Album review: Grey Daze – The Phoenix

Grey Daze crank the volume for one last tribute to their late, great bandmate Chester Bennington on The Phoenix…

Album review: Grey Daze – The Phoenix
Sam Law

How has it been almost five years already? Few of us will ever forget the gut-lurching moment on July 20, 2017 when news began to trickle out of the passing of Linkin Park frontman Chester Bennington. The grief, the horror, the unspeakable tragedy of that moment seems, in one way or another, to have stained each of the days that have come and gone since. Grey Daze’s first resurrection of Chester’s earliest recordings – 2020’s Amends – seemed integral to the extended period of pained soul searching, fixated on the dark side of his tortured genius. Its fantastic follow-up, however, feels like far more of a celebration.

Apparently there was always a two-album plan. Where Amends plumbed the murky depths of original releases Wake Me (1994) and …No Sun Today (1997), The Phoenix waves its final farewell with a barrage of their more epic, arms aloft moments. For the superfans who’ve long since dug out those early recordings, there will be intrigue rather than revelation, mostly in higher-sheen instrumentation and production that does justice to Chester’s original vocals. Anyone hearing these 10 songs with fresh ears, though, is in for a soul-surging trip.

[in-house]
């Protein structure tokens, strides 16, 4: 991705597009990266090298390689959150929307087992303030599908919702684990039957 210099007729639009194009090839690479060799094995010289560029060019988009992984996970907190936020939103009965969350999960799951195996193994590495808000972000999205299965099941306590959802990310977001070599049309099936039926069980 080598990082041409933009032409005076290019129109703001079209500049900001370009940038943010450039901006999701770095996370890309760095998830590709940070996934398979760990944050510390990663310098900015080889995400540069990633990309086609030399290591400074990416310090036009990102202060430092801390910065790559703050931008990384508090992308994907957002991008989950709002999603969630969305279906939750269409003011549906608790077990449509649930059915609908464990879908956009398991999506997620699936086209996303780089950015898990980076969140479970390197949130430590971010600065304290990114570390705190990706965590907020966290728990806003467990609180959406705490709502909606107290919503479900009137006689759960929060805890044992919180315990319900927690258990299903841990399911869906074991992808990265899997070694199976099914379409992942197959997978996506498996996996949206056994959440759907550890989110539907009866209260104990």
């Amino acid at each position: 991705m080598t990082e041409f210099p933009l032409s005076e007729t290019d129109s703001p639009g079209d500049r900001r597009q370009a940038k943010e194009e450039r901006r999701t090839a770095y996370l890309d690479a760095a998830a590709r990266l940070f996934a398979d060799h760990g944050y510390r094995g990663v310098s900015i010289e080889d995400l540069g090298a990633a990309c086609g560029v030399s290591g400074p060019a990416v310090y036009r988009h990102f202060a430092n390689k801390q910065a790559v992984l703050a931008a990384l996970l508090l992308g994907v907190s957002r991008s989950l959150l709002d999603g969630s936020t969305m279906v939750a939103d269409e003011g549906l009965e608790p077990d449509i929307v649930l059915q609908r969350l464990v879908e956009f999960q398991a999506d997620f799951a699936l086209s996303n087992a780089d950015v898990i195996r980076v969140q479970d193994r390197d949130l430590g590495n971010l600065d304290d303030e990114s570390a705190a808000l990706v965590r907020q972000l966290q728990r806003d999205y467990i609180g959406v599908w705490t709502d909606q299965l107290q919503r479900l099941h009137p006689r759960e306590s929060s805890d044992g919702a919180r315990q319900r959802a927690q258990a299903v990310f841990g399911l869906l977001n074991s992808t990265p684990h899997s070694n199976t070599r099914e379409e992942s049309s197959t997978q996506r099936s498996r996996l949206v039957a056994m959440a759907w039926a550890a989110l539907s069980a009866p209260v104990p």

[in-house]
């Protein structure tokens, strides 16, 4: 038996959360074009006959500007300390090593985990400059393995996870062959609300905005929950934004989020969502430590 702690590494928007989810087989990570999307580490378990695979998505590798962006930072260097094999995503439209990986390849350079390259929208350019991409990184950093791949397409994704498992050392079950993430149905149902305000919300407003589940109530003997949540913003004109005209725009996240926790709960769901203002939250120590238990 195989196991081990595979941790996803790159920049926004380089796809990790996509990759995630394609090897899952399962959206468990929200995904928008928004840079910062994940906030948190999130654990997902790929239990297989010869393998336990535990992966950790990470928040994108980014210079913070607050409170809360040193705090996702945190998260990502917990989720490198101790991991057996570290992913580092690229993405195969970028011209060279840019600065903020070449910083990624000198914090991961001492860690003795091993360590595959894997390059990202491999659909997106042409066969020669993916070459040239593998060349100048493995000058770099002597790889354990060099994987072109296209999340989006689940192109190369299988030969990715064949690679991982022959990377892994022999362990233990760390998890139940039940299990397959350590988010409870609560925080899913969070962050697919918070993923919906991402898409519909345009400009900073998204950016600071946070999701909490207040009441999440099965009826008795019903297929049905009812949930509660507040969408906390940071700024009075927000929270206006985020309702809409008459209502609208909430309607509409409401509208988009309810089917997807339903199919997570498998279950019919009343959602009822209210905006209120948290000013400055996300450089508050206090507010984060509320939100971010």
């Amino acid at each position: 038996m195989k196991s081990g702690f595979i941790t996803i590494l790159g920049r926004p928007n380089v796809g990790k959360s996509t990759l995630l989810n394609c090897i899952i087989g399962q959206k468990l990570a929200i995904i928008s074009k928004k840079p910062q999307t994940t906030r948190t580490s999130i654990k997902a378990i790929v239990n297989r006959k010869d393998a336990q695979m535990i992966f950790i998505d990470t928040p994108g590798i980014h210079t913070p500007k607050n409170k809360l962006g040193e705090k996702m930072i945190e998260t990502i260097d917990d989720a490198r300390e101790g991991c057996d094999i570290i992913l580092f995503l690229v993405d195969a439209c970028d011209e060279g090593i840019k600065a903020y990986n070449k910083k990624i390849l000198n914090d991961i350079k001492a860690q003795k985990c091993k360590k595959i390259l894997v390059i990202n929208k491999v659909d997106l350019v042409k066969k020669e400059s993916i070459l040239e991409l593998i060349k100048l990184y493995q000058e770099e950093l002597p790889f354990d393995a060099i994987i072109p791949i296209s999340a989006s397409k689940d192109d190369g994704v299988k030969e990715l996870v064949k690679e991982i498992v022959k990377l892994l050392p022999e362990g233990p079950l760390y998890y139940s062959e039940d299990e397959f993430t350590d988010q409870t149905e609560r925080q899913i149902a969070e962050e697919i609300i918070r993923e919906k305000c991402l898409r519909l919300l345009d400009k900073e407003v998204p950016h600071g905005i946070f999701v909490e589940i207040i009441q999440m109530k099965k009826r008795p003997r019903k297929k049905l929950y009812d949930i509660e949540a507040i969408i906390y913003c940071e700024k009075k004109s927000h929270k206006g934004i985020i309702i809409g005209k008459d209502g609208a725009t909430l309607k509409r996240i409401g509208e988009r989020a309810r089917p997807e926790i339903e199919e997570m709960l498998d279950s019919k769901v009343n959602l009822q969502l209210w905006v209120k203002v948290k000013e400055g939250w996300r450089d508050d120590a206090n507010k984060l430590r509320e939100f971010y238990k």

From the moment that iconic scream rips open the sublime Saturation, it’s clear that this is no careless cash-in. With drummer/backing vocalist Sean Dowdell doing a mean Mike Shinoda impression, Starting To Fly is swollen into a thrilling bridge between the post-grunge and nu-metal eras. Here Near By, with its massive ‘I wanna be your man!’ chorus, is a slice of exceptional ’90s alt.rock that offers poignant perspective on some of the grittier cuts from Chester’s later career. Anything, Anything is a heart-aching 100mph banger that feels, as much as anything Grey Daze have offered, like a lost classic of its era.

A few famous faces crop up to lend their support, too. Jane’s Addiction legend Dave Navarro, for instance, garlands Holding You with a pyrotechnic guitar-solo. Filter’s Richard Patrick – apparently a big influence on Chester’s own work – is masterfully mixed into Believe Me for an entrancing duet. No cameo is more affecting or important, mind, than that of Chester’s daughters, Lily and Lila, whose vocals elevate the aluminium tangle of Hole onto another emotional plane. It’s one of a few moments where the inherent bittersweetness of the situation almost overwhelms The Phoenix.

In the end, of course, those clouds will clear and this set of songs, like the rest of the great man’s music, will live forever.

Verdict: 4/5

For fans of: Linkin Park, Soundgarden, Filter

The Phoenix is out now via Loma Vista

Read this: Family, fortitude and Grey Daze: The making of Chester Bennington

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